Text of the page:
Now a few more comments on this chapter of The Children of Húrin before I proceed further.  First, apart from the story’s hideous denouement and, maybe, the slaying of Beleg, the tale of Niënor’s going forth from Doriath, and her encounter with Glaurung, is, in my view, the most tragic part of the story.  This is the first time we meet Niënor, and the impression of her that Tolkien leaves us with is entirely favorable.  For unlike her headstrong mother and brother, Niënor, courageous as she was, was also wise enough to heed good counsel.  She went forth from Doriath only because her mother did so, and she wisely sought to dissuade her mother from that course.  In short, Niënor was, in character as well as appearance, her father’s daughter.  Tolkien thus sets apart Húrin and Niënor as the story’s sacrificial animals – Húrin the ox, Niënor the lamb – and contrasts them with Morwen and Túrin, in whose pride and stubbornness Morgoth’s curse repeatedly found opportunity to work.

Second, in his description of Niënor’s flight into Brethil, Tolkien again displays his thrift with motifs in the story.  He says “a strange change had come upon Niënor” as she outran both Orcs and Elves, “flying like a deer among the trees with her hair streaming in the wind of her speed,” and “casting away her garments one by one as she fled.”[4]  The description clearly echoes the Elf-counselor Saeros’s taunting of Túrin in Doriath in Túrin’s youth:

If the Men of Hithlum are so wild and fell, of what sort are the women of that land?  Do they run like the deer clad only in their hair?[5]

Tolkien’s economy with motifs like this displays Morgoth’s ruthless efficiency with them. The great Enemy never met a slander he didn’t like, or which he couldn’t use – and it’s a terrifying thought that somehow, what he spoke through Saeros,[6] he brought to pass in the flight of Niënor.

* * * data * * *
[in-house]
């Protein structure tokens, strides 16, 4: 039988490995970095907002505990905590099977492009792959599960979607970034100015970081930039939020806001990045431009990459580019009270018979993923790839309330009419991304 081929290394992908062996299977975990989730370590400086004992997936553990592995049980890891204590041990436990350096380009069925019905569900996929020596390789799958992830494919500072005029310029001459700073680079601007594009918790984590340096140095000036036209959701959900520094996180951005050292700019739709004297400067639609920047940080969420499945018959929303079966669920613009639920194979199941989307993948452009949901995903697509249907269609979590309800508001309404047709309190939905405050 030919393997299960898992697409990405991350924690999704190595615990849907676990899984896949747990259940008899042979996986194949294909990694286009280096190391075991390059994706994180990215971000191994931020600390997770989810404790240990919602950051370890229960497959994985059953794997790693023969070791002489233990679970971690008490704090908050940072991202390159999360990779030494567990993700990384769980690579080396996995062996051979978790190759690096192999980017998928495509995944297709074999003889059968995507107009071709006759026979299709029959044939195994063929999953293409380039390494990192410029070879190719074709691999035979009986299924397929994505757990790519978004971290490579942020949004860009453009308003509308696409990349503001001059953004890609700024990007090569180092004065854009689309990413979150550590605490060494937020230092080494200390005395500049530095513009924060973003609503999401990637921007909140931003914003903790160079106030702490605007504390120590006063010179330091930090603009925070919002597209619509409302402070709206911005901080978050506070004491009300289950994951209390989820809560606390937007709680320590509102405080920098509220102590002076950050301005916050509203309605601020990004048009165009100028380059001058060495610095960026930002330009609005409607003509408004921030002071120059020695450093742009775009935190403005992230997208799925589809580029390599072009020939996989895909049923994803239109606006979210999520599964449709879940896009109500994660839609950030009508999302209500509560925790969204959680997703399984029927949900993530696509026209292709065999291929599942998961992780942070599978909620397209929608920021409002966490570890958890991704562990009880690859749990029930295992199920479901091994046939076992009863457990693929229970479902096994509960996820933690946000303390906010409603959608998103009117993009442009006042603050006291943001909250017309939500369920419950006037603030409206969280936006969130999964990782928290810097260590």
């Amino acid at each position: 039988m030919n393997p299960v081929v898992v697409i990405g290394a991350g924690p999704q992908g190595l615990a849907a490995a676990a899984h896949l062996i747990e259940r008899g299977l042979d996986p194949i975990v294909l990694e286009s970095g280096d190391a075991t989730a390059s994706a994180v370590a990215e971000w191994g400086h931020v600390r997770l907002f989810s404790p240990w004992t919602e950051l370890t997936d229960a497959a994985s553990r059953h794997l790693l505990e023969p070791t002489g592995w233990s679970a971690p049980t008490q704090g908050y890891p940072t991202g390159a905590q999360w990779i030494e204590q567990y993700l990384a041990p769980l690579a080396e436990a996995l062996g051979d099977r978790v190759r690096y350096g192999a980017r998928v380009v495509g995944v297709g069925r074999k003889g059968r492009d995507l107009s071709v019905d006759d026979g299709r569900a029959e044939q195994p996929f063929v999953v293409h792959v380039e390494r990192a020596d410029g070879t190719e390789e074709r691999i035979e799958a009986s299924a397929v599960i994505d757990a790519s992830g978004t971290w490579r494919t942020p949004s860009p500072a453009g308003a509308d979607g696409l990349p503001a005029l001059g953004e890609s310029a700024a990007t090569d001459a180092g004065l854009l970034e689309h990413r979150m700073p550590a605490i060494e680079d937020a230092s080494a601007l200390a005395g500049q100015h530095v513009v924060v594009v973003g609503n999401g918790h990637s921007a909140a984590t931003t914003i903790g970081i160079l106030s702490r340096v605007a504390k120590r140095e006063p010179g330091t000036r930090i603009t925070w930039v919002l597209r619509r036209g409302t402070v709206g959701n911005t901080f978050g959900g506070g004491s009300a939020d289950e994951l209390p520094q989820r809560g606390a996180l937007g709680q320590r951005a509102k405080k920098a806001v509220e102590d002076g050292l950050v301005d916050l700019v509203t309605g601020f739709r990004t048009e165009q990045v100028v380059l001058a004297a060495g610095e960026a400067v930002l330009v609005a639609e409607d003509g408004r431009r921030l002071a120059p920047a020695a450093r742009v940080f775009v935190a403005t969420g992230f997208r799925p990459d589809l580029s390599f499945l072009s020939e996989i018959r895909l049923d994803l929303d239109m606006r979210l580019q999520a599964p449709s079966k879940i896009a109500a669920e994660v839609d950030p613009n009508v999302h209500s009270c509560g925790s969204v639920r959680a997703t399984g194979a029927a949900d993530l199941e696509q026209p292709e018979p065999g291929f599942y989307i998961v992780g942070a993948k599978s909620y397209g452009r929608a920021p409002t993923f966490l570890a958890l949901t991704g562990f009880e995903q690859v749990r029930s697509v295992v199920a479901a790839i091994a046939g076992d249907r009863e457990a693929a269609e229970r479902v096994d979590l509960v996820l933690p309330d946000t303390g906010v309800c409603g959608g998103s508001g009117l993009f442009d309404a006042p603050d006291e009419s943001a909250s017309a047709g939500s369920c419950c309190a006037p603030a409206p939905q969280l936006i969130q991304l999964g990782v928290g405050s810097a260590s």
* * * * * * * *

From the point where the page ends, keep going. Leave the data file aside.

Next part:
When Niënor arrived in Brethil, she remembered nothing – not her name, not her kin, no words.  Túrin and some of the other woodmen found her, and, since she couldn’t speak, Túrin gave her a name: Niniel, the maid of tears.  And Brandir healed her, after which the people of Brethil taught her, as a child, to speak again – and she took a particular delight in the learning.   ‘What is the name of this thing?’ was her constant refrain. ‘For in my darkness I lost it.’[7]

IV. “Hope deferred maketh the heart sick”[8]

Frasier: Maris may have temporarily succumbed to Gunnar’s Teutonic charms, but I’m sure that in the end she’ll choose the man who’s intelligent and sensitive.

Niles: Oh, Frasier – that’s just something we used to tell ourselves in Chess Club. The truth is, women don’t want men like us, men of intellect. They want men of action.[9]

Amid the joys of the rebirths of the two children of Húrin in Brethil, though, one seed of unknown horror and one root of bitterness were planted:

Brandir grew to love [Niniel]; and when she grew strong she would lend him her arm for his lameness, and she called him her brother. But to Turambar her heart was given, and only at his coming would she smile, and only when he spoke gaily would she laugh.[10]

In short, Niniel unwittingly fell in love with her brother, and called “brother” the one who was in love with her and not her brother.  And this time, Túrin was not oblivious to the affections of the one that loved him, and before long came to return them.  Thus, the love triangle of Brethil differed from that of Nargothrond.  In Nargothrond there was no “inside,” and so also there was no one on the outside looking in.  Here, Brandir was left on the outside, looking in with a mixture of legitimate misgiving and bitter resentment.  So Brandir, not quite knowingly, counseled Niniel not to marry Turambar – counsel she heeded for about a year.  Ultimately, though, they did marry, and “dwelt in happiness” on the hill of Amon Obel, while “Brandir was troubled, and the shadow on his heart grew deeper.”[11]

The newlyweds’ honeymoon was interrupted by the coming of Orcs to Brethil, and, finally, by the coming of Glaurung himself to seek Túrin.  After Túrin and his two companions went forth to meet Glaurung, scouts returned to the camp of the people of Brethil with (false) bad news: that Turambar had “surely” died, and Glaurung had crossed into Brethil.  At this the roots of bitterness in Brandir’s heart suddenly put forth all kinds of noxious fruit.

Then Brandir stood by Niniel, and guessed her misery, and he yearned to her; but he thought nonetheless: ‘The Black Sword is dead, and Niniel lives.’[12]